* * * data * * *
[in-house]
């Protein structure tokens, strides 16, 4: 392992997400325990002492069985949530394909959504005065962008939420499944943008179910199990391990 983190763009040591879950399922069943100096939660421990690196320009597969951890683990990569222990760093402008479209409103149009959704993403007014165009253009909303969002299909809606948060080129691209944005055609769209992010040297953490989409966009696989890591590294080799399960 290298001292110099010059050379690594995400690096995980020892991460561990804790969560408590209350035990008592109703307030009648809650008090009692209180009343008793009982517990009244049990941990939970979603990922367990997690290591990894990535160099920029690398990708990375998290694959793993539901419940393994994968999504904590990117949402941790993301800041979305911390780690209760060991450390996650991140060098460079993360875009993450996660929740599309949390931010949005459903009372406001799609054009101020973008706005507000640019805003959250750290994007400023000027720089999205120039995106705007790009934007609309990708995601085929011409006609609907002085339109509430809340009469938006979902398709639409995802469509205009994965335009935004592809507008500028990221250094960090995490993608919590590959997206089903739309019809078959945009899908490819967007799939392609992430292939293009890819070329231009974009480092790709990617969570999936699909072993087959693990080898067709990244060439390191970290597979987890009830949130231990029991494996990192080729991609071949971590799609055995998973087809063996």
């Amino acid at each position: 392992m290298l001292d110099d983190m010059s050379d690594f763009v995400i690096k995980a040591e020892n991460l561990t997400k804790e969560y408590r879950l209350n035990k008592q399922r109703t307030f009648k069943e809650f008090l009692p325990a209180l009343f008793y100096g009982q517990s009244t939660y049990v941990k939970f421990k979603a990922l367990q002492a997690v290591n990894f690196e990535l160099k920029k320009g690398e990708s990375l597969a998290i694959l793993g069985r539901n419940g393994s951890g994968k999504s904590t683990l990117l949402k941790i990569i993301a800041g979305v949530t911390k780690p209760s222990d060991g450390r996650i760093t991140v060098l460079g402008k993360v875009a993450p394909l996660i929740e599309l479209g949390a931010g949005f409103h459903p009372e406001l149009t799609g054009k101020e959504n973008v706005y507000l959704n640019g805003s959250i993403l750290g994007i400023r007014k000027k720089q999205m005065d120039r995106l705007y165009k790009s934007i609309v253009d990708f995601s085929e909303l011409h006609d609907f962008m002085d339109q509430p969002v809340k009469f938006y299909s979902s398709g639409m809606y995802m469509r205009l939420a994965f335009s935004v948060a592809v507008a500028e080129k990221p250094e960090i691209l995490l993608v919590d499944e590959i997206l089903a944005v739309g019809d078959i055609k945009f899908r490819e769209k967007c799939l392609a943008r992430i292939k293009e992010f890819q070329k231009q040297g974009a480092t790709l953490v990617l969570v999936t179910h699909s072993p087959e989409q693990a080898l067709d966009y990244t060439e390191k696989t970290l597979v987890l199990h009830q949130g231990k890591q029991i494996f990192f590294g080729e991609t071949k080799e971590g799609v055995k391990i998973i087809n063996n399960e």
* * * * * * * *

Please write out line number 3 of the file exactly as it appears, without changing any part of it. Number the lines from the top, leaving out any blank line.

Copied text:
């Amino acid at each position: 392992m290298l001292d110099d983190m010059s050379d690594f763009v995400i690096k995980a040591e020892n991460l561990t997400k804790e969560y408590r879950l209350n035990k008592q399922r109703t307030f009648k069943e809650f008090l009692p325990a209180l009343f008793y100096g009982q517990s009244t939660y049990v941990k939970f421990k979603a990922l367990q002492a997690v290591n990894f690196e990535l160099k920029k320009g690398e990708s990375l597969a998290i694959l793993g069985r539901n419940g393994s951890g994968k999504s904590t683990l990117l949402k941790i990569i993301a800041g979305v949530t911390k780690p209760s222990d060991g450390r996650i760093t991140v060098l460079g402008k993360v875009a993450p394909l996660i929740e599309l479209g949390a931010g949005f409103h459903p009372e406001l149009t799609g054009k101020e959504n973008v706005y507000l959704n640019g805003s959250i993403l750290g994007i400023r007014k000027k720089q999205m005065d120039r995106l705007y165009k790009s934007i609309v253009d990708f995601s085929e909303l011409h006609d609907f962008m002085d339109q509430p969002v809340k009469f938006y299909s979902s398709g639409m809606y995802m469509r205009l939420a994965f335009s935004v948060a592809v507008a500028e080129k990221p250094e960090i691209l995490l993608v919590d499944e590959i997206l089903a944005v739309g019809d078959i055609k945009f899908r490819e769209k967007c799939l392609a943008r992430i292939k293009e992010f890819q070329k231009q040297g974009a480092t790709l953490v990617l969570v999936t179910h699909s072993p087959e989409q693990a080898l067709d966009y990244t060439e390191k696989t970290l597979v987890l199990h009830q949130g231990k890591q029991i494996f990192f590294g080729e991609t071949k080799e971590g799609v055995k391990i998973i087809n063996n399960e």